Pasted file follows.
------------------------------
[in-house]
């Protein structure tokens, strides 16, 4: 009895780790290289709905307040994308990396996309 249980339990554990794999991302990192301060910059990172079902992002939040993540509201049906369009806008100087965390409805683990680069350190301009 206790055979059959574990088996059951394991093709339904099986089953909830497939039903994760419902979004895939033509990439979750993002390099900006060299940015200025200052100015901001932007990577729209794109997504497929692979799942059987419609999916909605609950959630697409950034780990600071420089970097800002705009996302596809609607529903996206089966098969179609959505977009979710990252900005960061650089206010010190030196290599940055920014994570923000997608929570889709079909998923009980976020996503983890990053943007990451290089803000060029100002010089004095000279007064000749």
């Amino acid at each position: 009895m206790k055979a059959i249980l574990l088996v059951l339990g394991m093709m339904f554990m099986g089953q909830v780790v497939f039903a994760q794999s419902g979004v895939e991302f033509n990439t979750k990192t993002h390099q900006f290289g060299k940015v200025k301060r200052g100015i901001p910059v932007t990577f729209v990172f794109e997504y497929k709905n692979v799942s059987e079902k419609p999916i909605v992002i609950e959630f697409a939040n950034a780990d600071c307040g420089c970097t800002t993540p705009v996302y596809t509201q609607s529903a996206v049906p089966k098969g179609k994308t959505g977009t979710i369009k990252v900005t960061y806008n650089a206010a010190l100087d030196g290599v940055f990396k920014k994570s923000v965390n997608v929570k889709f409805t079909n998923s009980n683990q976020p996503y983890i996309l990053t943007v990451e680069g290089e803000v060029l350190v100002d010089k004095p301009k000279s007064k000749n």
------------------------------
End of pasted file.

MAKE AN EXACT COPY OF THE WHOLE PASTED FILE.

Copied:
[in-house]
């Protein structure tokens, strides 16, 4: 009895780790290289709905307040994308990396996309 249980339990554990794999991302990192301060910059990172079902992002939040993540509201049906369009806008100087965390409805683990680069350190301009 206790055979059959574990088996059951394991093709339904099986089953909830497939039903994760419902979004895939033509990439979750993002390099900006060299940015200025200052100015901001932007990577729209794109997504497929692979799942059987419609999916909605609950959630697409950034780990600071420089970097800002705009996302596809609607529903996206089966098969179609959505977009979710990252900005960061650089206010010190030196290599940055920014994570923000997608929570889709079909998923009980976020996503983890990053943007990451290089803000060029100002010089004095000279007064000749």
């Amino acid at each position: 009895m206790k055979a059959i249980l574990l088996v059951l339990g394991m093709m339904f554990m099986g089953q909830v780790v497939f039903a994760q794999s419902g979004v895939e991302f033509n990439t979750k990192t993002h390099q900006f290289g060299k940015v200025k301060r200052g100015i901001p910059v932007t990577f729209v990172f794109e997504y497929k709905n692979v799942s059987e079902k419609p999916i909605v992002i609950e959630f697409a939040n950034a780990d600071c307040g420089c970097t800002t993540p705009v996302y596809t509201q609607s529903a996206v049906p089966k098969g179609k994308t959505g977009t979710i369009k990252v900005t960061y806008n650089a206010a010190l100087d030196g290599v940055f990396k920014k994570s923000v965390n997608v929570k889709f409805t079909n998923s009980n683990q976020p996503y983890i996309l990053t943007v990451e680069g290089e803000v060029l350190v100002d010089k004095p301009k000279s007064k000749n």